Aging America heading for disaster
By Kyle Smith
February 8, 2014 | 9:48pm
To really understand what’s going on with the American economy, don’t look at the headlines. Don’t look at the unemployment rate or the trade balance or the deficit. Don’t even look at what’s happening today at all: Look at what happened 46 years ago.
And what happened then? Fewer Americas were being born, points out Harry S. Dent Jr. in “The Demographic Cliff: How to Survive and Prosper During the Great Deflation of 2014-2019” (Portfolio).
Following the Baby Boom, which peaked in 1961, came the Baby Bust, a long slow decline in the birthrate. Those babies grew up and began spending in accordance with highly predictable patterns.
People tend, for instance, to buy houses at about the same age — age 31 or so. Around age 53 is when people tend to buy their luxury cars — after the kids have finished college, before old age sets in. Demographics can even tell us when your household spending on potato chips is likely to peak — when the head of it is about 42.
Ultimately the size of the US economy is simply the total of what we’re all spending. Overall household spending hits a high when we’re about 46. So the peak of the Baby Boom (1961) plus 46 suggests that a high point in the US economy should be about 2007, with a long, slow decline to follow for years to come.
Anyone find that convincing?
Dent, a business consultant, stock-market prognosticator and author who says now is the time to sell stocks, has plucked an old argument off the dusty shelves of 1980s political rhetoric (“We’re nothing like Japan! And that’s horrible!”) and given it a new coat of paint: We’re exactly like Japan! And that’s horrible!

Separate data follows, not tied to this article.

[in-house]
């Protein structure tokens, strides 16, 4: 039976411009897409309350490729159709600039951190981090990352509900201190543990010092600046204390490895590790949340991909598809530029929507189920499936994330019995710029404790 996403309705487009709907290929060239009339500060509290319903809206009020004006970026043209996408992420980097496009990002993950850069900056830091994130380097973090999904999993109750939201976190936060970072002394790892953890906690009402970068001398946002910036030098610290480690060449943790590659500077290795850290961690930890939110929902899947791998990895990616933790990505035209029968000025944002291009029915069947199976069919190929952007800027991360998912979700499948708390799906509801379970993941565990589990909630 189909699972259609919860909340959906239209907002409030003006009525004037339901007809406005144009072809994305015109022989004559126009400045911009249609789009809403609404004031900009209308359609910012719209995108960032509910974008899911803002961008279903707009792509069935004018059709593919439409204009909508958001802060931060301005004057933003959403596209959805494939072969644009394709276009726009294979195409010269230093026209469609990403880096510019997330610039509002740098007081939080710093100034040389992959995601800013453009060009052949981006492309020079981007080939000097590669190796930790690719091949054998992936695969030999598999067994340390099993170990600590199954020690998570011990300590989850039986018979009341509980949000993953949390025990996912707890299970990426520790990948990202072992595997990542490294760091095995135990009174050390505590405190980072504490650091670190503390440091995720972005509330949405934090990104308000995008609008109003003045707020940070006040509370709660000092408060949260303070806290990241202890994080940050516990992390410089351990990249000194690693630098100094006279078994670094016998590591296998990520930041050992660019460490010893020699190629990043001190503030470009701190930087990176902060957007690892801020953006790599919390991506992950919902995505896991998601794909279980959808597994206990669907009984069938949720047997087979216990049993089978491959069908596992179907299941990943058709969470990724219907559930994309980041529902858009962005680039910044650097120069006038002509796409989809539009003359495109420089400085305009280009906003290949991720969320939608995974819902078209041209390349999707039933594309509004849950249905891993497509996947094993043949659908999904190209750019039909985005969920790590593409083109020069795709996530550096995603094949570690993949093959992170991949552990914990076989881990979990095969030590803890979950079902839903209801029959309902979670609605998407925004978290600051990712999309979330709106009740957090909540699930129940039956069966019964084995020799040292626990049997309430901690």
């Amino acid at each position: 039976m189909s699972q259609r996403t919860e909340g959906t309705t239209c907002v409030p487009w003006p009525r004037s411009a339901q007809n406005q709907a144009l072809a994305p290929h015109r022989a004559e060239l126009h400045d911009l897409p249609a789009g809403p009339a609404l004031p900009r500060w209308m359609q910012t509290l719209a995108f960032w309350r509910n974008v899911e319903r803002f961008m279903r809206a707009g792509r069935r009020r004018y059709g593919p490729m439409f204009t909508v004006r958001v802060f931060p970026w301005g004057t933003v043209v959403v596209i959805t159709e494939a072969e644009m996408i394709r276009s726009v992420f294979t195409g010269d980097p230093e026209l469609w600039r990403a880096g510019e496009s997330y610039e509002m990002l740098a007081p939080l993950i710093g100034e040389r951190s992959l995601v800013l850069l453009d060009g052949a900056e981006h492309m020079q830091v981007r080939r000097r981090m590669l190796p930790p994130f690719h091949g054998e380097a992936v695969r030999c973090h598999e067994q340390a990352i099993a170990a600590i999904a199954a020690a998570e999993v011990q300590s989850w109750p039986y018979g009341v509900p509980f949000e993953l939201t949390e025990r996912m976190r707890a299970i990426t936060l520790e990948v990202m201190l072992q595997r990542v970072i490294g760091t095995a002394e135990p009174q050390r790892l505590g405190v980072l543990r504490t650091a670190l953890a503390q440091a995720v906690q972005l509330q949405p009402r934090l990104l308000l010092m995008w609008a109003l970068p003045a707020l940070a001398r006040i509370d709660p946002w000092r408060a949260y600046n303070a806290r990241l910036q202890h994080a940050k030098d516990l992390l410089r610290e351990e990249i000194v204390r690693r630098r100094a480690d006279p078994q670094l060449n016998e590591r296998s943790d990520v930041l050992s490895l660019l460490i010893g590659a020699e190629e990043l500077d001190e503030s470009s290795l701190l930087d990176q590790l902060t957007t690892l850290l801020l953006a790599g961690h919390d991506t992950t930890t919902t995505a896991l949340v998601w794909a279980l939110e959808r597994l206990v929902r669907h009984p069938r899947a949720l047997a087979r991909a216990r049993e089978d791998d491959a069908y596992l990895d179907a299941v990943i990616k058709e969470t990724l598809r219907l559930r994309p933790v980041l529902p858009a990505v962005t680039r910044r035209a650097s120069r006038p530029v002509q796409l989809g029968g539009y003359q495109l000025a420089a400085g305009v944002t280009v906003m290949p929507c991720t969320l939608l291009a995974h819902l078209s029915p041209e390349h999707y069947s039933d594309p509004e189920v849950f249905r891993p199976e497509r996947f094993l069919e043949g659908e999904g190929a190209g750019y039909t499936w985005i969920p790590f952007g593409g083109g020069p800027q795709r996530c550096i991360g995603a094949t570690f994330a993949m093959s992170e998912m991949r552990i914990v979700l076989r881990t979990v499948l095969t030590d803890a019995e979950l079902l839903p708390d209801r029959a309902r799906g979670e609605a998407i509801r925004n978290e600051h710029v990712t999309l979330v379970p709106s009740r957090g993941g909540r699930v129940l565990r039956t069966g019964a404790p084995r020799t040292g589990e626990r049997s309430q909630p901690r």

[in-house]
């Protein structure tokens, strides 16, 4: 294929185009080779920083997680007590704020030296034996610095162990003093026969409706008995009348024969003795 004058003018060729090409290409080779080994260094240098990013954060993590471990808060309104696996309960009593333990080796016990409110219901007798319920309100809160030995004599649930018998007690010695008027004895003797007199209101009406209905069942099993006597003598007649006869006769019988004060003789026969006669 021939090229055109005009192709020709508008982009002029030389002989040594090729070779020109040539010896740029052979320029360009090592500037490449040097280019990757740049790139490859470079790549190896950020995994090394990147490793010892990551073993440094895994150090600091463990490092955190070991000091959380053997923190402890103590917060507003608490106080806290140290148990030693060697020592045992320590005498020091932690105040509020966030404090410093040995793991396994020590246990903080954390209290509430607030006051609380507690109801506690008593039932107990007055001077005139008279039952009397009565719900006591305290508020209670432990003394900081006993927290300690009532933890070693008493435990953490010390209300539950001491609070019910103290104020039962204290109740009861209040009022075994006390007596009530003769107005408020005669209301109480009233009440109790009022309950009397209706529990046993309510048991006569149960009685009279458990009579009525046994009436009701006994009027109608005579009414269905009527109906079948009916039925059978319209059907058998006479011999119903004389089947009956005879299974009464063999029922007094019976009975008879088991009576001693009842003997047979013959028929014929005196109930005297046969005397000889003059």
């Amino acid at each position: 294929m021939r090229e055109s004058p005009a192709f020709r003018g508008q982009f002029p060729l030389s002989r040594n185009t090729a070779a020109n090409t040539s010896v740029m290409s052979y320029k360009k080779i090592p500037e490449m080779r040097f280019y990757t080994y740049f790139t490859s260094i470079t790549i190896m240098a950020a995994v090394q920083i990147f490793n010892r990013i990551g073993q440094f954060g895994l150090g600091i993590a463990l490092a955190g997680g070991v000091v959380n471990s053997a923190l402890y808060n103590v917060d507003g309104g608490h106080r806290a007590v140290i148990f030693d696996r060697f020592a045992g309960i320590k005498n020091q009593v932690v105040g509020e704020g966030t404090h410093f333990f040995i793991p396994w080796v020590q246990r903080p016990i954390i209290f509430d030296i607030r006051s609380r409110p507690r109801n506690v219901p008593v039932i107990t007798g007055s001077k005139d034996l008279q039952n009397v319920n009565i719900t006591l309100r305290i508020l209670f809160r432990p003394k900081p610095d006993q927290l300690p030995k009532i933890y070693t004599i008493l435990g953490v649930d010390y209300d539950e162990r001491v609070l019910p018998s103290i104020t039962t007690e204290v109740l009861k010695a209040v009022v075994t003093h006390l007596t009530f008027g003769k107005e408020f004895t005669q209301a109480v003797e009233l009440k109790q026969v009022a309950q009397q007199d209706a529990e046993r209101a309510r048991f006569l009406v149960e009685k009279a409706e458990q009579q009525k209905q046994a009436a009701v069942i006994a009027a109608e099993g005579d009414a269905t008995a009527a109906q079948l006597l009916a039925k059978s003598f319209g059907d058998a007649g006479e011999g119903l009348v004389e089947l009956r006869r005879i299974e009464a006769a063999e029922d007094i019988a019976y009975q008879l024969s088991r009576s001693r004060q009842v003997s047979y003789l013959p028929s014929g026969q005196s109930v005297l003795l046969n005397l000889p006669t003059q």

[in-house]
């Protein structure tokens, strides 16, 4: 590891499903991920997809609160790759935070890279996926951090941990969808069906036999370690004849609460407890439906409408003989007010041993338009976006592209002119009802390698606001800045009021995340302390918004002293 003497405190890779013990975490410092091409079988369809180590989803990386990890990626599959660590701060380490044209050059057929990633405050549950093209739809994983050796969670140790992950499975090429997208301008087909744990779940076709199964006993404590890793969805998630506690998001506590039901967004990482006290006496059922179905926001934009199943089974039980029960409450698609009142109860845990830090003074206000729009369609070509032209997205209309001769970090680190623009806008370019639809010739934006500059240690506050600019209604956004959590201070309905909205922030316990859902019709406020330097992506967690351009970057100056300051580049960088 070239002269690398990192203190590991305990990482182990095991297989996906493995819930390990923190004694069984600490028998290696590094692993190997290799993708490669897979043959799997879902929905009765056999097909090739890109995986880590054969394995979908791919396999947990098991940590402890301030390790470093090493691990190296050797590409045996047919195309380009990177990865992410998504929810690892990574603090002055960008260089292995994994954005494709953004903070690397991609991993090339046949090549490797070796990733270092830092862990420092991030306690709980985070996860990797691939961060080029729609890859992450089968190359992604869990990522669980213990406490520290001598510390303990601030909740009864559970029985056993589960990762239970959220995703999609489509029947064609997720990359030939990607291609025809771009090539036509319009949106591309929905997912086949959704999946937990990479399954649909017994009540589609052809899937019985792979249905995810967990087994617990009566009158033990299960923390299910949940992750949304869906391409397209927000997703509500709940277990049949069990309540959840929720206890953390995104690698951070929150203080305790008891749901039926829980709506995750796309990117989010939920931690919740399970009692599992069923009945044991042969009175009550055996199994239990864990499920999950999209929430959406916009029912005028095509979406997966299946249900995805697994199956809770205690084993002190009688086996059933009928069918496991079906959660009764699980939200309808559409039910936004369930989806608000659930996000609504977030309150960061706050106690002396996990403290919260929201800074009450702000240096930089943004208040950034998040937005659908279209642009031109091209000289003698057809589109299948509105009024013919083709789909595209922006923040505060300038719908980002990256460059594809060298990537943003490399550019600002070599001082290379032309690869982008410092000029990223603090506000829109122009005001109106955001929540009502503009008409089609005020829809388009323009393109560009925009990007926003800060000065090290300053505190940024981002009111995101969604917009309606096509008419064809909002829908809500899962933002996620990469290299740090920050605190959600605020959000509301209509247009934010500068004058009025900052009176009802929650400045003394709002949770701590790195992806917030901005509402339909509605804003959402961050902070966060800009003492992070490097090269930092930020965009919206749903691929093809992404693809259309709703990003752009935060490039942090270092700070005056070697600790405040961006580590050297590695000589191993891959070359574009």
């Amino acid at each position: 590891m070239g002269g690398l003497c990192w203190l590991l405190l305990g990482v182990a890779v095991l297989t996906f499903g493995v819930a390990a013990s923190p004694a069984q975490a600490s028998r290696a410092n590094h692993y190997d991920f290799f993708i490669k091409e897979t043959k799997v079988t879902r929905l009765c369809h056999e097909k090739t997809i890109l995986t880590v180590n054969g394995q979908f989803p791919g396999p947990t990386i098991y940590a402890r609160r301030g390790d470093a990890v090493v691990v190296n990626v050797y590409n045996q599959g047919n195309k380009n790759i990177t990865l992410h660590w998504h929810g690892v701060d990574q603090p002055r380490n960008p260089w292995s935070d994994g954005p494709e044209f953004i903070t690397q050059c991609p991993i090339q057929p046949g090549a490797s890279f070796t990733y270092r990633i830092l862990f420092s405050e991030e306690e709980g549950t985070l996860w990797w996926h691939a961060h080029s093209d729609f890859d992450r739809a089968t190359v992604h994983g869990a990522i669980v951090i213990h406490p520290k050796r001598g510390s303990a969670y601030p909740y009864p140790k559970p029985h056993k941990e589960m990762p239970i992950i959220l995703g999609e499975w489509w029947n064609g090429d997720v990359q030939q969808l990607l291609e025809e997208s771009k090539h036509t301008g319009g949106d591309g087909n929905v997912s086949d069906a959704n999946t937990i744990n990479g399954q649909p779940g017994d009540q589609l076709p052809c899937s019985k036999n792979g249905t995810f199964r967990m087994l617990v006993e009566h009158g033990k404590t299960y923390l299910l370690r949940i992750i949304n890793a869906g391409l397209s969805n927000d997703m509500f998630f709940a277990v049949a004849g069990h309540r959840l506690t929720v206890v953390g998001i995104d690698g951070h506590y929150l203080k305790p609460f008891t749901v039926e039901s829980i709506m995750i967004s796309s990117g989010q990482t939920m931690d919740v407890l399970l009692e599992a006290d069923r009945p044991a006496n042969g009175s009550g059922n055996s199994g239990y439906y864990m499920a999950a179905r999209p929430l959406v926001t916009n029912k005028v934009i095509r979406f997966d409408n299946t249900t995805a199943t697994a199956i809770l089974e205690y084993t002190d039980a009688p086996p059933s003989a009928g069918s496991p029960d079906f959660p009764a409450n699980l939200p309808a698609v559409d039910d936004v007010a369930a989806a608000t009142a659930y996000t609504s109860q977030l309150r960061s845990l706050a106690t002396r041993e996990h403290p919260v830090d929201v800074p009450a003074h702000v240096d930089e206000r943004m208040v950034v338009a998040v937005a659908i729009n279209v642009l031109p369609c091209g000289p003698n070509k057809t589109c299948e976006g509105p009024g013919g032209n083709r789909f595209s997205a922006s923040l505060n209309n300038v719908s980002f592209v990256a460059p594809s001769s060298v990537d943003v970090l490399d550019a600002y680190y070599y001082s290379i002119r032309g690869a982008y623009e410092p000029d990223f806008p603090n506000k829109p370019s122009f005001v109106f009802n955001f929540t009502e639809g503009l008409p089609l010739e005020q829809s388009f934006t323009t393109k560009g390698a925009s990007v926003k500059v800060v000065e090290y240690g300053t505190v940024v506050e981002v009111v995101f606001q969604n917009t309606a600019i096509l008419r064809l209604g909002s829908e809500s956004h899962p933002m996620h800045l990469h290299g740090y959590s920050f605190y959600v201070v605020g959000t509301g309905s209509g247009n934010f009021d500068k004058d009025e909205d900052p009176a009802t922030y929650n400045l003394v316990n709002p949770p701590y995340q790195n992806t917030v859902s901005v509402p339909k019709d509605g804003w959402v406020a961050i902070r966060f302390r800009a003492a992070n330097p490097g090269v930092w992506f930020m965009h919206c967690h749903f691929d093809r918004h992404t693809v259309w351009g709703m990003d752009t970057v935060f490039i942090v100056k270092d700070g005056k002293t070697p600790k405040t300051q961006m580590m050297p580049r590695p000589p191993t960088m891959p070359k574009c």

Japan’s stock market is still 65% below its 1989 peak. Their spending problem (currently being given a boost by a gigantic stimulus) is really, says Dent, an aging problem.
As the Japanese have hit their 60s and 70s, they became stingier. Artificial, forced spending like government stimulus is not going to spark real voluntary spending because that isn’t what old people do. They’ve already paid for their houses, cars and their children’s schooling. Merchants try to goose lackluster sales by cutting prices, which increases the incentive for people to save their money, expecting things will be cheaper in the future than they are today.
That’s a deflationary spiral, and Dent sees it coming here next, and soon.
Post-crash, the US economy has been limping along for nearly five years despite a series of massive fiscal and monetary stimuli. A principal reason for what growth we have had is the spending pattern of rich people, who tend to put off their big purchases years later in life than the average. Their peak spending year should be, according to Dent, 2014.
And, no, immigration isn’t going to save us; even adjusted for immigration, the overall US population is aging. (Moreover, an anemic economy attracts fewer foreigners: Net new immigration from Mexico dropped to zero between 2005 and 2010).
Lost in the discussion of this week’s Congressional Budget Office report (which said 2.5 million fewer Americans would be working because of Obamacare) was its prediction that aging will be a major drag on growth: “Beyond 2017,” said the report, “CBO expects that economic growth will diminish to a pace that is well below the average seen over the past several decades [due in large part to] slower growth in the labor force because of the aging of the population.”
Economically speaking, winter is nowhere near an end. Spring isn’t due until about 2019, which is when the economy will receive a boost from the spending power of the Echo Baby Boom of the 1980s (which peaked in 1990) and the concurrent wave of immigration. In 2019, these second Baby Boomers will buying their first houses.
Dent’s book is, for all its charts and graphs, startling in its simplicity. Single answers to complex systems aren’t generally very convincing. And statistical models that successfully predict the past may be enticing, but how useful are they? The past never perfectly anticipates the future.
And yet the demographic numbers are so large that they’re bound to play a central economic role.
Implicitly, Dent is saying: Don’t blame politicians, the decline of manufacturing, education or cheap foreign imports for the economic stagnation that has already begun and will continue for many years. Blame your parents and grandparents for losing interest in having children back in the Sixties.